Once your organisation has access to Teams, you can: download the desktop application, access Teams through your browser or download the mobile app.
Teams and Channels
To start your teamwork collaboration, you need a team. Setting up Teams is easy and done in a few clicks, requiring a Team name and a description; this then allows team members to be added.
Each Team has subsections, which are called Channels, and a General Channel will automatically be created. You can have multiple Channels within a Team; for example, you could have a 'County FA' Team and then Channels such as 'Development', 'Board', 'Finance' etc.
Whenever there is a new notification or activity, the Channel will become bold.
Each Channel all have their own tabs along the top. Conversation (group chat), Files (shared documents) and Notes are automatically created and you can then add your own tabs.
Conversations are one of the key features of Teams, allowing each Team to have a centralised discussion that is saved and easily searchable. Conversations are the central component where all teamwork is recorded—from file sharing to video calls.
The use of @mentions allows you to tag participants or even whole teams to notify others. Users that look at Conversations will easily see where they have been mentioned through the red @ symbol to highlight areas of importance to them. On top of this, your desktop app will notify you through an alert. As well as tagging, users can 'like' content and share emoticons or GIFs.
In your Teams window, you can perform a variety of tasks directly within that window or browser, so that you avoid flicking between different applications. These tasks include the ability to delete, download, move files, open, copy, edit or get a link to share with others – giving you all the key features you would get in the native apps.
You can also start a Group chat alongside the file, to allow team discussions while all working on the files - and this conversation will appear in your Conversation thread.
As mentioned, as well as these three automatic tabs you can also add your own.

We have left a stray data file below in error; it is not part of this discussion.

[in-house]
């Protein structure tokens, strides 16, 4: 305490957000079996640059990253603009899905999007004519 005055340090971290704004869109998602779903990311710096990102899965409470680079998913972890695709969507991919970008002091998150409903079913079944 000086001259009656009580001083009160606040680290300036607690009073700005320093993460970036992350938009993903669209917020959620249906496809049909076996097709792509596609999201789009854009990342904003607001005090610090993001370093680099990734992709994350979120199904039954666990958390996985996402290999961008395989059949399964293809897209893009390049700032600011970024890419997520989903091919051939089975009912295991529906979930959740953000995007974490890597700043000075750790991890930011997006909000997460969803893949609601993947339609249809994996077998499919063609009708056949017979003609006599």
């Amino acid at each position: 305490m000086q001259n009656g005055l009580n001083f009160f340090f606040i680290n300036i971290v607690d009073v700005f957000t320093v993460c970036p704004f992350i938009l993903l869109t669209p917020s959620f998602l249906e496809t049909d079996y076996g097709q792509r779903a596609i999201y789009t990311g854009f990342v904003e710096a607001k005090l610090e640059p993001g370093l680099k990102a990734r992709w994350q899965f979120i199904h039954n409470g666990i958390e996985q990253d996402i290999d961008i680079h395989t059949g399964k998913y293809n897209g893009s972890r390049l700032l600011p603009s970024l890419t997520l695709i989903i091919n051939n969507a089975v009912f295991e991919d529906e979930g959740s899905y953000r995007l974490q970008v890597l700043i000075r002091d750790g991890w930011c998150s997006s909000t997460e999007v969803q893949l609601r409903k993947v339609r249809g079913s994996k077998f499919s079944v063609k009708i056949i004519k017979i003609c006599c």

Microsoft products can easily be added such as Stream to view recordings or powerpoint to collaborate easily on a slide deck
Along the left-hand side you can navigate to different areas within Teams, such as Chats, Meetings, Files and Activity. Most of these are fairly self-explanatory:
Activities: Shows you the last activities of the Teams that you are part of.
Chat: This holds your Skype for Business conversations, providing a complete chat history. However, for a chat within a Team you should use the Teams menu and hold the group chat in 'Conversation'.
Teams: An overview of all your Teams that you are part of and allows you to drill-down into each Channel within the Teams. This is also where you can create Teams.
Meetings: The Meetings tab pulls your meetings in from Outlook and also allows you schedule meetings within the Meetings tab that are sent to a Team. If you want to schedule other meetings with external users or individuals, you will still need to use Outlook, as the Teams Meeting tab is only to schedule a meeting with a Team. (Remember the aim is team collaboration, not calendar management).
Files: Within Files you can quickly find and view files across OneNote, OneDrive and within Teams (stored in their own SharePoint sites). There’s also a very helpful ‘Recent’ tab so you can quickly access the latest documents you were working on, as well as a shortcut to your Downloads.